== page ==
Two years of study at a building research laboratory have been applied to 'cathedralized' residential attic construction. Cathedralized attics are rafter-framed or truss-framed attics with flat ceilings in which the insulation is placed against the underside of the roof sheathing rather than on top of the ceiling drywall. The potential benefits of sheathing-applied insulation are considerable and are due to the fact that the attic space becomes part of the conditioned volume. Concern is often expressed that moisture damage may occur in the sheathing. The intent of the current study was to address those concerns. This study allowed an assessment of the performance of cathedralized ceilings given the following construction variables: (1) ventilation vs. no ventilation, (2) continuous air chute construction vs. stuffed insulation construction, and (3) open joints in exposed kraft facing vs. taped joints. The results were compared to a concurrent study of the performance of cathedral ceilings with sloped ceiling drywall. The results show that having an air chute that ensures an air gap between the sheathing and the top of the insulation is the critical factor. Ventilation and the taping of joints were minor determinants of the moisture performance of the sheathing. These results are consistent with the results of normal cathedral ceiling construction performance.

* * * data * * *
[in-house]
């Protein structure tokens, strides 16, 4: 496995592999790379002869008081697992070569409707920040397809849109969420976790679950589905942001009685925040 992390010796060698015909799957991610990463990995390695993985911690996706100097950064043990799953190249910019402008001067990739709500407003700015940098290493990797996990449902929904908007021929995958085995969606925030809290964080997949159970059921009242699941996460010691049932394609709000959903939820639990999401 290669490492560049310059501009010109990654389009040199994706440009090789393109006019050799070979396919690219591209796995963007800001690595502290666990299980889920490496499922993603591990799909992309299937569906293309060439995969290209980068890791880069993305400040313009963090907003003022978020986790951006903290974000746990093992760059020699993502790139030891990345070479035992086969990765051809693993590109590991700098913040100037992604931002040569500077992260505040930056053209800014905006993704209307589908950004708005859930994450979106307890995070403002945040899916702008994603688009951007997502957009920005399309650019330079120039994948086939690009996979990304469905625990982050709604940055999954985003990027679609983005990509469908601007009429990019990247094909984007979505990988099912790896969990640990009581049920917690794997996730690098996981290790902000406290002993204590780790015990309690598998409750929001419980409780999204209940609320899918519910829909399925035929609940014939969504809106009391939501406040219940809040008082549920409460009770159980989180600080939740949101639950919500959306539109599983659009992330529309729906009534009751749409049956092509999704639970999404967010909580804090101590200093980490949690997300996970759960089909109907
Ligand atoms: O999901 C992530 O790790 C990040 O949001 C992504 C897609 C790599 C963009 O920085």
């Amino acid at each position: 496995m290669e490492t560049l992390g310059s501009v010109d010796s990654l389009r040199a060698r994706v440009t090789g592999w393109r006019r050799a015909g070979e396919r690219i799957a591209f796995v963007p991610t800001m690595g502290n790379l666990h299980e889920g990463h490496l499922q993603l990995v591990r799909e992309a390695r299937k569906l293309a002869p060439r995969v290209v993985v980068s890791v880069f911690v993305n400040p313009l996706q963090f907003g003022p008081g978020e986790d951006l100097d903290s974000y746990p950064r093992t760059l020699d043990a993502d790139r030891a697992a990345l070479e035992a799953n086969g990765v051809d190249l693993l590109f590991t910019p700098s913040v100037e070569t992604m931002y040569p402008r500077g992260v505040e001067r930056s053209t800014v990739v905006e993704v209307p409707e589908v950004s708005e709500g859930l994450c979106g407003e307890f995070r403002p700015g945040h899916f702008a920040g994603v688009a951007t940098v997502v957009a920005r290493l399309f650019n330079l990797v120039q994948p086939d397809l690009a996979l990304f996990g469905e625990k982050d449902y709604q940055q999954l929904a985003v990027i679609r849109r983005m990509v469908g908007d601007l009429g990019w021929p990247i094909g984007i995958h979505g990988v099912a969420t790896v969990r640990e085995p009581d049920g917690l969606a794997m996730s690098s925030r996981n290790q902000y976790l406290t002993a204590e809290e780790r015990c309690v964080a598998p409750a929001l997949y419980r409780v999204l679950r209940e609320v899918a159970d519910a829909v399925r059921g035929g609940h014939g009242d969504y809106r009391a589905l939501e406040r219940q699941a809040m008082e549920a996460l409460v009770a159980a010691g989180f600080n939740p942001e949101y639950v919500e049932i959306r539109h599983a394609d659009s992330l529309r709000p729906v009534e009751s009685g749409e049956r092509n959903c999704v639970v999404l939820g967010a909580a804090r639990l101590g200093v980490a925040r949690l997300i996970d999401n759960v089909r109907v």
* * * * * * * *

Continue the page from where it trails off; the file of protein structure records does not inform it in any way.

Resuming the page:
ASJC Scopus subject areas
- Fluid Flow and Transfer Processes